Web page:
Households. In 1996, there were 341,789 ordinary sedentary households, 33 ordinary non-sedentary households and 262 collective households in this province. Ordinary households on average were composed of 4.85 members (4.54 for the urban and 5.17 for the rural areas). 9.13 percent of ordinary households consisted of the head of the household and his spouse, 67.31 percent consisted of the head of the household, his spouse and children, 5.1 percent consisted of the head of the household and children, and 18.5 percent were other types of households. In 8.9 percent of ordinary households, the head of the household was a woman and in this respect there was no significant difference between the urban and rural areas. 81.8 percent of the heads of the households (88.7 percent of males and 11.8 percent of females) were employed. Households of 4 and 5 members, making up 17.01 and 15.48 percent of the total, are the most common, followed in frequency by households of 3 members and 6 members, at 15.41 percent and 13.42 percent, respectively.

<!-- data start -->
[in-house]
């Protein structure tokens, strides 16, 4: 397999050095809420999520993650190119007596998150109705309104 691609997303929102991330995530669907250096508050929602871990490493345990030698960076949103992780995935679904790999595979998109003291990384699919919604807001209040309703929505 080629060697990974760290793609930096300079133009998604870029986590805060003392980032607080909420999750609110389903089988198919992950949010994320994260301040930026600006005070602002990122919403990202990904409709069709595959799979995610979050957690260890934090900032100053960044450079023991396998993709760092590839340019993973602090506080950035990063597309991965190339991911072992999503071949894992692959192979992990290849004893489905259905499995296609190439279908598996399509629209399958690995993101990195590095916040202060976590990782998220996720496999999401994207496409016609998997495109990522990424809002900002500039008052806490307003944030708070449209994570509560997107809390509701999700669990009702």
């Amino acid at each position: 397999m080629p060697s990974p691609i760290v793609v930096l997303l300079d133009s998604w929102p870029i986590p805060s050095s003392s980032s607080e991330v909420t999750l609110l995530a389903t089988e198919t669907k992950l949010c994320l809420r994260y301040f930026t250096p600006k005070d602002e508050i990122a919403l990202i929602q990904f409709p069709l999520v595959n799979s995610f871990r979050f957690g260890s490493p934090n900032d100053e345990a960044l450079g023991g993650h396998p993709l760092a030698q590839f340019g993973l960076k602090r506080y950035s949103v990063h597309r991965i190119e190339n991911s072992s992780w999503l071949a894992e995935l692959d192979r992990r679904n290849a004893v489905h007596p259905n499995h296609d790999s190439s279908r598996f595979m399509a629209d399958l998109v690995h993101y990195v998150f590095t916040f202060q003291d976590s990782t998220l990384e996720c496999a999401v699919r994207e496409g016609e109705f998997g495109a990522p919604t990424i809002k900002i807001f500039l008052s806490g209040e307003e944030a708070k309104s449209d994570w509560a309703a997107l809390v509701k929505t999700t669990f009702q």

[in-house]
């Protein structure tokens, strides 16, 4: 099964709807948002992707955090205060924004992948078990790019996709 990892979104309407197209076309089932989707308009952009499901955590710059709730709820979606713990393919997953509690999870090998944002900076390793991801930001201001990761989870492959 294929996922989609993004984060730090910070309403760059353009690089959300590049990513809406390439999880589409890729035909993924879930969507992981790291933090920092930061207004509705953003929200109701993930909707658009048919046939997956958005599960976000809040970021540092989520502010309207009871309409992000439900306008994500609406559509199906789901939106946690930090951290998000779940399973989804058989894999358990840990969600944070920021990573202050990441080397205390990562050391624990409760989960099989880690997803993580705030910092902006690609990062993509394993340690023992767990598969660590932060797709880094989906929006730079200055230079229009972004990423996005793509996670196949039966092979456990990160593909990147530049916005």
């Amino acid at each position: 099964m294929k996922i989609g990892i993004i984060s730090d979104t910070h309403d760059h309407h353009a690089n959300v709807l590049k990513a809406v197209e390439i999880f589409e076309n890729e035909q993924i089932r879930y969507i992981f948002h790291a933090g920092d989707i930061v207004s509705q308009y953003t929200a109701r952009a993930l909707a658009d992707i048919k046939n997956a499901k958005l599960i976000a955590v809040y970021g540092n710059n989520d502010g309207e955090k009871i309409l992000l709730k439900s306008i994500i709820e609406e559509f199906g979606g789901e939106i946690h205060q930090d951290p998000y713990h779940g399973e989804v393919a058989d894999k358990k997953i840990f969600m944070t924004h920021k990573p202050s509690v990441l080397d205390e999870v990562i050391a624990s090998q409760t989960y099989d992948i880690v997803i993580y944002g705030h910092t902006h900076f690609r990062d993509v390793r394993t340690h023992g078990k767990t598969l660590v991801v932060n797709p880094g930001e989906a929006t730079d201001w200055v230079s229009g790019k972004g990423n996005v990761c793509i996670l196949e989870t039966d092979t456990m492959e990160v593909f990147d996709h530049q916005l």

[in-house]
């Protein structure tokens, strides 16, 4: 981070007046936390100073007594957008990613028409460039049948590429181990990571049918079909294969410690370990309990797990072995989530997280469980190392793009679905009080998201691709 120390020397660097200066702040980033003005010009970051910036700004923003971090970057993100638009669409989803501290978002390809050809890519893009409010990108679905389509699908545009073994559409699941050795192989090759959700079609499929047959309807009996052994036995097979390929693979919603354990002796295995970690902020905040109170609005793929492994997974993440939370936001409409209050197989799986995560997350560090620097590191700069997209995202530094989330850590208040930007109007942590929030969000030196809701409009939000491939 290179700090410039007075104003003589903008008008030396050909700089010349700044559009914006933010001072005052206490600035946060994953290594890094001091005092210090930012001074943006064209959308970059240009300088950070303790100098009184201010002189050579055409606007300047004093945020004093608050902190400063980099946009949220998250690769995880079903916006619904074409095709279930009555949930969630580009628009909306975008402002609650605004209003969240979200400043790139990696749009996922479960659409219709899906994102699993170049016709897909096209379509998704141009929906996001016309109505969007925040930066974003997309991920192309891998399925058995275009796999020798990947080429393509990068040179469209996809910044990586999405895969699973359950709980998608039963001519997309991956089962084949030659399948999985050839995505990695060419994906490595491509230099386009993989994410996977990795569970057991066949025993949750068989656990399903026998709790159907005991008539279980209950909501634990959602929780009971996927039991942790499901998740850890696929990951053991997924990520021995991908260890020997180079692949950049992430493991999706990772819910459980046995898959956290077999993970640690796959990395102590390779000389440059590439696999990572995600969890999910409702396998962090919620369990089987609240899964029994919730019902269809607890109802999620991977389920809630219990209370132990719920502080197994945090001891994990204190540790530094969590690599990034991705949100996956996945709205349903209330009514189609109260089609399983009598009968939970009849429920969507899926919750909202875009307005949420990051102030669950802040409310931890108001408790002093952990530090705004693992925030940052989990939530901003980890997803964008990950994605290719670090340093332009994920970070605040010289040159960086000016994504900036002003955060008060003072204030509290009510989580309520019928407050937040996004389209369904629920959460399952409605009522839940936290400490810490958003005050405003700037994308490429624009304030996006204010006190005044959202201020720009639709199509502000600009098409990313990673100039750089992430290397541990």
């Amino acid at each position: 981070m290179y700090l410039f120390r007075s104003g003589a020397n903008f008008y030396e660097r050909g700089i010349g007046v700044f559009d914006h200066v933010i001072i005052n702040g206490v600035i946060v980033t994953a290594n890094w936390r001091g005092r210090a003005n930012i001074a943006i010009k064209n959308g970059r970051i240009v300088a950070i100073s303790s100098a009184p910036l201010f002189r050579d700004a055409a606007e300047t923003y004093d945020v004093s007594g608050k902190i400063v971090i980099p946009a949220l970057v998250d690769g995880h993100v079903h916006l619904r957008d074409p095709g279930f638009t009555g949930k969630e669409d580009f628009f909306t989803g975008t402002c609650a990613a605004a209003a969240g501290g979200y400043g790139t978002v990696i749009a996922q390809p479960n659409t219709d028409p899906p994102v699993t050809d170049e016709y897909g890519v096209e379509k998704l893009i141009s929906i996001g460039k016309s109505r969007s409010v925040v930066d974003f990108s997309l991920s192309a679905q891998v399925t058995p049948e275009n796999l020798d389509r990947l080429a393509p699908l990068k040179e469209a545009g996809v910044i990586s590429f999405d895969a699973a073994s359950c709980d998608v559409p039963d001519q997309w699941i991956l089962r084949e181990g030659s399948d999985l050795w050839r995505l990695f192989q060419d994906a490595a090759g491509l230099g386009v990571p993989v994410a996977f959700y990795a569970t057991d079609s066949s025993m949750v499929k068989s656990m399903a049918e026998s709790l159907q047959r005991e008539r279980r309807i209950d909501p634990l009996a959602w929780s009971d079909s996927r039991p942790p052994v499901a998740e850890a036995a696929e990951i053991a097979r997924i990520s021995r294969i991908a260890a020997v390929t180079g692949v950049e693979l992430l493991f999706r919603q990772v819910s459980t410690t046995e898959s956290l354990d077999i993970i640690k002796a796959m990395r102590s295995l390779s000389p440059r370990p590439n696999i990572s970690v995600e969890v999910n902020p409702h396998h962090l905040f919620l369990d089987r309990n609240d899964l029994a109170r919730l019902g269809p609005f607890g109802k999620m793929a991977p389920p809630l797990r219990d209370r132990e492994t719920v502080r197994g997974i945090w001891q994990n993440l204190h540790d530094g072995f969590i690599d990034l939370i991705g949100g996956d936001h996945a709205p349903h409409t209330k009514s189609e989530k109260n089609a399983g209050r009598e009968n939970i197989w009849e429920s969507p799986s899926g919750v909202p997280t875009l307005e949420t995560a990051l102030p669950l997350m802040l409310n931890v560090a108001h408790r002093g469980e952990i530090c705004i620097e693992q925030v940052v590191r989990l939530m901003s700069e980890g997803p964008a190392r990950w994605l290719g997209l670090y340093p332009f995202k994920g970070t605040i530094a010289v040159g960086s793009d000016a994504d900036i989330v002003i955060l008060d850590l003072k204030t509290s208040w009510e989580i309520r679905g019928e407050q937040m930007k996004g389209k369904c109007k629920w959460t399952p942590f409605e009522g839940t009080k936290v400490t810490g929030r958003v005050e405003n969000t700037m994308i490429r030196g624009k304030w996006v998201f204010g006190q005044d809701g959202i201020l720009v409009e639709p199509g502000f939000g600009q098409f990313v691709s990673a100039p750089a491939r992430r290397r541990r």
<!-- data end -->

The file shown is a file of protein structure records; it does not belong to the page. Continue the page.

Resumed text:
Housing and housing facilities. None of the households of this province lived in tents, barracks or makeshift dwellings and close to 100 of them had normal housing units at their disposal. 98.8 percent of the households had electricity, 82.8 percent had piped water, 44.2 percent (72.1 percent in the urban areas and 14.5 percent in the rural areas) had bathrooms in their houses and 22.7 percent (38.3 percent in the urban areas and 14.5 percent in the rural areas) had telephones. 78.8 percent of the households (72 percent in the urban areas and 86 percent in the rural areas) were owners of their houses and 10.5 percent (18.1 percent in the urban areas and 2.6 percent in the rural areas) were lease-holders. The rest had other types of housing at their disposal.